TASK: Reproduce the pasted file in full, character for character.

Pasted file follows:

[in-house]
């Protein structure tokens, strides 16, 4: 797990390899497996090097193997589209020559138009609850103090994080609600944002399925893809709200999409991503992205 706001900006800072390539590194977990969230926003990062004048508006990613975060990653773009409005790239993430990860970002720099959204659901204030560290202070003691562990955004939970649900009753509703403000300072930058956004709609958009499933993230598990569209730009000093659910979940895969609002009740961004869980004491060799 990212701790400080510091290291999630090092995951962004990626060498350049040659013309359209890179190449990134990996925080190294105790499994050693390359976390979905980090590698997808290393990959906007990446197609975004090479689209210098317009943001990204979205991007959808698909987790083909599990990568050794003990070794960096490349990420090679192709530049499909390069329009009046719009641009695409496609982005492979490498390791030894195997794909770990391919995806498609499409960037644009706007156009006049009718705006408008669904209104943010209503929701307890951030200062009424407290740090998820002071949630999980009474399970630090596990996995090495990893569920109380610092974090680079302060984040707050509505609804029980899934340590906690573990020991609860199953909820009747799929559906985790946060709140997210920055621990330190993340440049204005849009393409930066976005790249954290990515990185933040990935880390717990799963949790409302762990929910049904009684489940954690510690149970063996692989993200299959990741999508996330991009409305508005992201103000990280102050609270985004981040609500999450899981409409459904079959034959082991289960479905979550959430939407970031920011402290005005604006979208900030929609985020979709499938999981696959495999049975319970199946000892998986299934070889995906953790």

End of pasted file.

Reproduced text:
[in-house]
């Protein structure tokens, strides 16, 4: 797990390899497996090097193997589209020559138009609850103090994080609600944002399925893809709200999409991503992205 706001900006800072390539590194977990969230926003990062004048508006990613975060990653773009409005790239993430990860970002720099959204659901204030560290202070003691562990955004939970649900009753509703403000300072930058956004709609958009499933993230598990569209730009000093659910979940895969609002009740961004869980004491060799 990212701790400080510091290291999630090092995951962004990626060498350049040659013309359209890179190449990134990996925080190294105790499994050693390359976390979905980090590698997808290393990959906007990446197609975004090479689209210098317009943001990204979205991007959808698909987790083909599990990568050794003990070794960096490349990420090679192709530049499909390069329009009046719009641009695409496609982005492979490498390791030894195997794909770990391919995806498609499409960037644009706007156009006049009718705006408008669904209104943010209503929701307890951030200062009424407290740090998820002071949630999980009474399970630090596990996995090495990893569920109380610092974090680079302060984040707050509505609804029980899934340590906690573990020991609860199953909820009747799929559906985790946060709140997210920055621990330190993340440049204005849009393409930066976005790249954290990515990185933040990935880390717990799963949790409302762990929910049904009684489940954690510690149970063996692989993200299959990741999508996330991009409305508005992201103000990280102050609270985004981040609500999450899981409409459904079959034959082991289960479905979550959430939407970031920011402290005005604006979208900030929609985020979709499938999981696959495999049975319970199946000892998986299934070889995906953790």